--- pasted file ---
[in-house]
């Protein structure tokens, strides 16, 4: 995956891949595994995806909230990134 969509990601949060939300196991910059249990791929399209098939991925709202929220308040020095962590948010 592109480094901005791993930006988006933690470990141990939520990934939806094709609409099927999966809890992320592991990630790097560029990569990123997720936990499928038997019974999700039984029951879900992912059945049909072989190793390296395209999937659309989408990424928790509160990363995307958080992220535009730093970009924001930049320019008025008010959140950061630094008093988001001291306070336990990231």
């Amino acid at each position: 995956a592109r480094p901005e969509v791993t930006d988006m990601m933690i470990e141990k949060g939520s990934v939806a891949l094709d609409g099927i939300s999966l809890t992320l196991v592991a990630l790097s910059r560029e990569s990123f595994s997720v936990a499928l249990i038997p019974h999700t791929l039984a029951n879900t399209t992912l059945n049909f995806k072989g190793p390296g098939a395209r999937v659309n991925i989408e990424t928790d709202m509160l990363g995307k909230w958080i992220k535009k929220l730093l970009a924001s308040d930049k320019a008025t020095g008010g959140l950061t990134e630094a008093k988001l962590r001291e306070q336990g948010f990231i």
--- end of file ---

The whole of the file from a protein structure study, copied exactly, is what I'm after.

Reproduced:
[in-house]
């Protein structure tokens, strides 16, 4: 995956891949595994995806909230990134 969509990601949060939300196991910059249990791929399209098939991925709202929220308040020095962590948010 592109480094901005791993930006988006933690470990141990939520990934939806094709609409099927999966809890992320592991990630790097560029990569990123997720936990499928038997019974999700039984029951879900992912059945049909072989190793390296395209999937659309989408990424928790509160990363995307958080992220535009730093970009924001930049320019008025008010959140950061630094008093988001001291306070336990990231």
């Amino acid at each position: 995956a592109r480094p901005e969509v791993t930006d988006m990601m933690i470990e141990k949060g939520s990934v939806a891949l094709d609409g099927i939300s999966l809890t992320l196991v592991a990630l790097s910059r560029e990569s990123f595994s997720v936990a499928l249990i038997p019974h999700t791929l039984a029951n879900t399209t992912l059945n049909f995806k072989g190793p390296g098939a395209r999937v659309n991925i989408e990424t928790d709202m509160l990363g995307k909230w958080i992220k535009k929220l730093l970009a924001s308040d930049k320019a008025t020095g008010g959140l950061t990134e630094a008093k988001l962590r001291e306070q336990g948010f990231i």